Halesworth & District Museum were able to hold a pop up shop exhibition Hot Pants in Halesworth in the high street. In one week they had 400 visitors, equivalent to a quarter of their annual footfall. Many local people dropped in whilst doing their shopping with no idea the museum was 5 minutes’ walk away.

Haverhill & District Local History Group were able to run a series of events to raise their profile in the community and forge relationships with their Library and Arts Centre and have continued to work with them.

We also made connections with each other. Working as part of a wider project with multiple organisations, we were able to share resources. From loaning objects to dressing up boxes, the shared comradery and experience between us all provided a supportive platform to work from.

In terms of what we learnt about contemporary collecting – people are interested and they do want to be involved, but unlike the proverbial ‘old stuff’ it can take a bit more effort to break preconceptions about what museums do, and communicate why their orange and avocado green objects and memories are actually really important.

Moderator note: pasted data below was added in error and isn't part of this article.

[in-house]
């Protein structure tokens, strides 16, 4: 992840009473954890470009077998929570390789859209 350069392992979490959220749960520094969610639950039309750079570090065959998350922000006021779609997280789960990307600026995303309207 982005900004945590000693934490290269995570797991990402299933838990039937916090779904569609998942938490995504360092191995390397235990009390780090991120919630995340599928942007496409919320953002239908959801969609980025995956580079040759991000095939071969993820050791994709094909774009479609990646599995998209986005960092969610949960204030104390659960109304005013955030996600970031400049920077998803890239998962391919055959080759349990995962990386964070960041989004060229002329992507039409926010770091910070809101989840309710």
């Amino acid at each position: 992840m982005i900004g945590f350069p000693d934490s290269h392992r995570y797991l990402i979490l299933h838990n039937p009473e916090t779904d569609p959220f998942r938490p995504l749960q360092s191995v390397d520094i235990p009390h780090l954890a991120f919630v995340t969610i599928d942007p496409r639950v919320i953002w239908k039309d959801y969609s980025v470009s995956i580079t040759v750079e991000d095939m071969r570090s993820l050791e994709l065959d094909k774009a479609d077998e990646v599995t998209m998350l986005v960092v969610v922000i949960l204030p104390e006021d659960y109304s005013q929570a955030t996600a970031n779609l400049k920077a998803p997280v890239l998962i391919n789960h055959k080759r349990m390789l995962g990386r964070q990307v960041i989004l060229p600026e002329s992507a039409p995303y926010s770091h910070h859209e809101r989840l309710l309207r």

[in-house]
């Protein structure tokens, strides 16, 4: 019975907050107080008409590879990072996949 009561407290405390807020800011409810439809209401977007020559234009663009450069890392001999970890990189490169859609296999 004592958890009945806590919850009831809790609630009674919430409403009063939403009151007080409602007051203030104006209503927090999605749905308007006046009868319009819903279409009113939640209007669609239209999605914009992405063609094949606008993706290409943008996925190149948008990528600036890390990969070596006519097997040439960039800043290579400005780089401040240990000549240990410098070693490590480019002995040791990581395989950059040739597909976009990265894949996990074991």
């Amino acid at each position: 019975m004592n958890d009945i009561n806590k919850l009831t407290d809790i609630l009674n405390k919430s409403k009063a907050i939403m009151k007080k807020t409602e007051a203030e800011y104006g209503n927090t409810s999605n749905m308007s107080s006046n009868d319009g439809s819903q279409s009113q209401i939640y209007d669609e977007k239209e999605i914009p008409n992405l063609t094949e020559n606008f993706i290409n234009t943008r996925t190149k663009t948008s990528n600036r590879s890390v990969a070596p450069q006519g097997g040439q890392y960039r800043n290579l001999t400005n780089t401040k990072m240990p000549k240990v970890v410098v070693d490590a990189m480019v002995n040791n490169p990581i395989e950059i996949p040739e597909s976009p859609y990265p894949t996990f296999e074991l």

After all it may have been called the Decade That Taste Forgot, but that doesn’t mean we should forget it.

The 11 museums and heritage organisation involved in Saving the 70s were:

  • Museum of East Anglian Life
  • Halesworth & District Museum
  • History of Advertising Trust
  • Moyse’s Hall Museum
  • Haverhill & District Local History Group
  • Mill Green Museum
  • Dacorum Heritage Trust
  • Garden City Collection – Letchworth
  • Hertford Museum
  • St Albans Museum
  • Stevenage Museum.

A Few Facts

  • Between November 2013 – November 2014 the project engaged with 79,387 people through a huge range of exhibitions, community consultations and events.
  • 193 volunteers engaged with the project, logging almost 584 volunteer hours’ worth equating to at least £49,262.50 in man-hours to the project partners
  • The project succeeded in partnering with SHARE Museums East to provide 18 formal training opportunities with 160 attendees. In addition to these the project orchestrated a further 40 informal mentoring and training sessions involving 56 people